Tongue Tie is a medical condition caused by short frenum, which restricts the tongue movement. Tongue-tied babies can be breastfed or bottle-fed, but it is possible that the condition interferes with the babies ability to breast feed and/or bottle feed. The medical condition, known as ankyloglossia, is however, treatable.
Frenula are the little tissue strings found along the various parts of the mouth such as within the cheeks, near the back molars, under the top lip and underneath the tongue. They guide the growth of mouth structuring, while we are in the embryo stage. Once born, the frenula do not have much importance, even though they might have a role in the positioning of the baby teeth.
Treatment in Southwest Sydney
The frenulum under the tongue, lingual frenum, if short in size, would be responsible for a restricted tongue movement. A person with such a condition could have some difficulty in licking around their lips or raising the tongue tip inside their mouth. This might lead to difficulties in eating as well as in pronouncing certain letters.
Sometimes, the condition resolves in early childhood when the frenum loosens by itself. However, in certain cases, the treatment would be in the form of surgery. Frenectomy is the treatment process wherein a surgical procedure is carried out to release the tongue.
There are several symptoms of tongue-tie, which could include conditions like:
- the tongue cannot poke out beyond the lips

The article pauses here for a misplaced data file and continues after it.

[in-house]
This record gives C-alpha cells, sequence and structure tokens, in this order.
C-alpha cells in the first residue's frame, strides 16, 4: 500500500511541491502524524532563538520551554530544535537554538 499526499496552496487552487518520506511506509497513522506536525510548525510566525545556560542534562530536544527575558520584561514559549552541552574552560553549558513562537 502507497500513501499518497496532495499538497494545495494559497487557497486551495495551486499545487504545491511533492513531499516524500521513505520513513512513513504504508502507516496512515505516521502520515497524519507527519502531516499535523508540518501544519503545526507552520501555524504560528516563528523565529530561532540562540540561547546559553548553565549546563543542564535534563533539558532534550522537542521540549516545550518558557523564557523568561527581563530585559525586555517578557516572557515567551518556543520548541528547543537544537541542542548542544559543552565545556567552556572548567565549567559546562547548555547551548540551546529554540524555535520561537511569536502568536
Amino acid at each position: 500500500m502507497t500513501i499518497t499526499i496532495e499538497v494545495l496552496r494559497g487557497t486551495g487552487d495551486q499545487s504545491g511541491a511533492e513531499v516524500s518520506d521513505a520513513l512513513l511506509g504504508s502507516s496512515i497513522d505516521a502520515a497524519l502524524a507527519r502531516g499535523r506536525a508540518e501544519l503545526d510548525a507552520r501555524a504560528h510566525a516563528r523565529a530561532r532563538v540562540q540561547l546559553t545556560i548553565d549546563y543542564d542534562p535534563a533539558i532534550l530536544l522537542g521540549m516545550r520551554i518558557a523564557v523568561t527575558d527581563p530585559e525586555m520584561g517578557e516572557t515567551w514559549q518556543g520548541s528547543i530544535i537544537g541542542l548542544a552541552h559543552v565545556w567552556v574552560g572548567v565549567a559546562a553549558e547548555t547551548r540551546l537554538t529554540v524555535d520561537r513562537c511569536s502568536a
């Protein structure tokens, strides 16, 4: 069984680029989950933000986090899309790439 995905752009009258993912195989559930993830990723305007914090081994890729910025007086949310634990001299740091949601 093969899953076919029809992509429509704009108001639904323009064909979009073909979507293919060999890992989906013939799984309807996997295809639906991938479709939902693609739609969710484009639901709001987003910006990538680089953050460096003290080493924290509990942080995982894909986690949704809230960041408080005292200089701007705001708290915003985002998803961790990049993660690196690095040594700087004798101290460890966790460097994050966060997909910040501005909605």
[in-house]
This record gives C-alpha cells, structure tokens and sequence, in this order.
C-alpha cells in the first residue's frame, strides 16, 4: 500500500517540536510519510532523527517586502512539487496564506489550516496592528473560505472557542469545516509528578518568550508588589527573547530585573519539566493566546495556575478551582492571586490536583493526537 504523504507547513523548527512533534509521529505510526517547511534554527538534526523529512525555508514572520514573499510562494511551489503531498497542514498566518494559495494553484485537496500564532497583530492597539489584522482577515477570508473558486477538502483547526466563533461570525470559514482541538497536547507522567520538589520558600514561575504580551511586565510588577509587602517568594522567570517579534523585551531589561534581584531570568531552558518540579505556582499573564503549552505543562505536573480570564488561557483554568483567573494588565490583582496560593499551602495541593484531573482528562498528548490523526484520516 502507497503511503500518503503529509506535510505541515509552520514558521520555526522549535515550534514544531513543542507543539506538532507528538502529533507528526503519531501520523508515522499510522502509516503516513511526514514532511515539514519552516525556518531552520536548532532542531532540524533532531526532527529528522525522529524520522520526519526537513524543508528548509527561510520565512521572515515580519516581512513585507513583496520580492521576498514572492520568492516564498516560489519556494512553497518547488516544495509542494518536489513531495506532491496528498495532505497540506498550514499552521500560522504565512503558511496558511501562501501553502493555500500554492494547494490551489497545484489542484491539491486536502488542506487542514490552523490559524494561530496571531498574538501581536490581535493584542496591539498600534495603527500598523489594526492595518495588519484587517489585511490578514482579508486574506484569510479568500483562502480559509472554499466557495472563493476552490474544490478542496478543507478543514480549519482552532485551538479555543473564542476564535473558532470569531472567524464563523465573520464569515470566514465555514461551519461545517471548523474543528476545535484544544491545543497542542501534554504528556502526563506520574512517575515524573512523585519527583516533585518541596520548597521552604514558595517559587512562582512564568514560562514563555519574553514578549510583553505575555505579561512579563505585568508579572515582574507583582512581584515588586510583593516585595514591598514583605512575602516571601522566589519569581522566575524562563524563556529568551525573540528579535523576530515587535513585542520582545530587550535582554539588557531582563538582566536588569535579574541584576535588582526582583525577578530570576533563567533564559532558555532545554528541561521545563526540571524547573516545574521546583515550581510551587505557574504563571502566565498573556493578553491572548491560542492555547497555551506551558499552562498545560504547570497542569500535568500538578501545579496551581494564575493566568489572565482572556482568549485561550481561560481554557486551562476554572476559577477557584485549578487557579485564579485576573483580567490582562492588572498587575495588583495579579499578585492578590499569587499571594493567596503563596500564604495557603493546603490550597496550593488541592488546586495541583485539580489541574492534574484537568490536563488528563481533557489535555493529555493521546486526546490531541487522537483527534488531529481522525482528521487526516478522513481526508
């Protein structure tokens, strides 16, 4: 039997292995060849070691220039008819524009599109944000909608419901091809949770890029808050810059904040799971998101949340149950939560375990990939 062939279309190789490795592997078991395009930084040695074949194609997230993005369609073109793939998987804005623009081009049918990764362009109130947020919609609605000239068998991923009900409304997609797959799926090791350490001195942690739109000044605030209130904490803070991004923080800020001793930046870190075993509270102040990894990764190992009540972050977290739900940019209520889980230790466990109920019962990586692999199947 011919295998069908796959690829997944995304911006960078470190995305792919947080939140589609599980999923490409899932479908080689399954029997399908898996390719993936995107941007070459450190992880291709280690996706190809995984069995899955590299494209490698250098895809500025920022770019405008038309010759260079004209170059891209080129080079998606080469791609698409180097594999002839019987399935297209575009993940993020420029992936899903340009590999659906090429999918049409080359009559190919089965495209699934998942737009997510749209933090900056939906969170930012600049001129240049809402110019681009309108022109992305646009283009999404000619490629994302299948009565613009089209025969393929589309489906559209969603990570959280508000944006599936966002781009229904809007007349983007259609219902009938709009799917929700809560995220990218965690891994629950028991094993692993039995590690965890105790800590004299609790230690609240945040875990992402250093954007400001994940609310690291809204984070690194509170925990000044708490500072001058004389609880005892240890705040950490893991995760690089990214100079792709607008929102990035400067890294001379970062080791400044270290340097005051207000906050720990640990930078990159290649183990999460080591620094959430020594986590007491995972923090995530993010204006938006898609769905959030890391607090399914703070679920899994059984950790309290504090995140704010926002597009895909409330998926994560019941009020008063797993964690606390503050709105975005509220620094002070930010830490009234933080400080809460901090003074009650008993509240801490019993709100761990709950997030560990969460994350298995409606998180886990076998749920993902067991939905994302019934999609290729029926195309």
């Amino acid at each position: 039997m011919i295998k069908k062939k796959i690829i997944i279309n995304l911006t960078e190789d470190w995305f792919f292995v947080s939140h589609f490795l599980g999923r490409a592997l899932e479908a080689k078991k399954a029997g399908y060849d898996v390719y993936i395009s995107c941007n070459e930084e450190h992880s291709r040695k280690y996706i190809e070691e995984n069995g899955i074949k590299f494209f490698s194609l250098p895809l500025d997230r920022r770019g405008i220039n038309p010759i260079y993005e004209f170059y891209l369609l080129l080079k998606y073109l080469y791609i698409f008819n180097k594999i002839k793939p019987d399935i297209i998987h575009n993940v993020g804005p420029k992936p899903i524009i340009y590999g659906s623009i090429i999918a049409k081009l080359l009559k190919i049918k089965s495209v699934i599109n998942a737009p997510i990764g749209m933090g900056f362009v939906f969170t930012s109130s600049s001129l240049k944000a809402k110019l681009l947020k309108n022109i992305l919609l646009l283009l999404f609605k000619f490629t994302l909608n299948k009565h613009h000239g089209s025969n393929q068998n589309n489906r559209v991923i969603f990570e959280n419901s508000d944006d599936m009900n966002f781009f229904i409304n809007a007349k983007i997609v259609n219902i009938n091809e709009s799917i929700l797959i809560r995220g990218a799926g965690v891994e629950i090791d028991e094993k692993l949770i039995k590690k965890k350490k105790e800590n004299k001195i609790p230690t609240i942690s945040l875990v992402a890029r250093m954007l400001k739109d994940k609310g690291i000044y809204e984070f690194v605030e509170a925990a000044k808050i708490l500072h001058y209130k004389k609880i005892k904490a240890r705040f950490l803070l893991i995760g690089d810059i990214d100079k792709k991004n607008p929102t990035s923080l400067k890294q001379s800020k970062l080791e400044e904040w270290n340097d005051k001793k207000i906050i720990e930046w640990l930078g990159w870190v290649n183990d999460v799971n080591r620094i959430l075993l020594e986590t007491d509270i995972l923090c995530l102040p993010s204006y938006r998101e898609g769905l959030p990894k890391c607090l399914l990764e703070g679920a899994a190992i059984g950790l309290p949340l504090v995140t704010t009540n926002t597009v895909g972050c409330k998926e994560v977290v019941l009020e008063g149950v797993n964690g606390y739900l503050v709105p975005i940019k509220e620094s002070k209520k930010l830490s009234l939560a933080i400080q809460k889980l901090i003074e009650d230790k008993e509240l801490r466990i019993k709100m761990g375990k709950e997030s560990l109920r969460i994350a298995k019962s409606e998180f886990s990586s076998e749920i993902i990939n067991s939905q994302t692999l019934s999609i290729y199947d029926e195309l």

- the tongue tip cannot touch the roof of the mouth
- the tongue cannot be moved sideways to the corners of the mouth
- the tongue tip may look flat or square, instead of pointy when extended
- the tongue tip may look notched or heart-shaped
- A tongue-d baby may have difficulties breastfeeding or bottle-feeding
- The front teeth in the lower jaw might have a gap between them.
Causes of tongue-tie
The two major cause of tongue-tie are too short and tight frenum, or its failure to move back down the tongue during development. In the latter case, it is attached to the tongue tip. A heart-shaped tongue tip is one of the obvious symptoms of the second cause. It is unclear whether the condition is hereditary or not. The condition is difficult to diagnose in newborns without expert help.
Tongue-tie and speech problems
Toddlers do not exhibit tongue-tie as commonly as the babies do. It suggests that the frenum is capable of normalising itself as the child grows. However, if the Condition persists, the children with tongue-tie are unable to pronounce certain letters.
Treatment for Tongue Tie
The Dentist at Align Dentistry used to cut the frenum under the tongue routinely in the past. However, these days, they prefer to wait and see if it grows to normal size as the child grows.
This is the surgical procedure performed to cut the lingual or labial tissues. The technique invoves using a soft Tissue LASER to exice and reposition the frenum attachment. It does not involve any bleeding or stiches and healing is through the formation of granulation tissue. The child or individual can resume day to day activities immediately such as going back to school or work.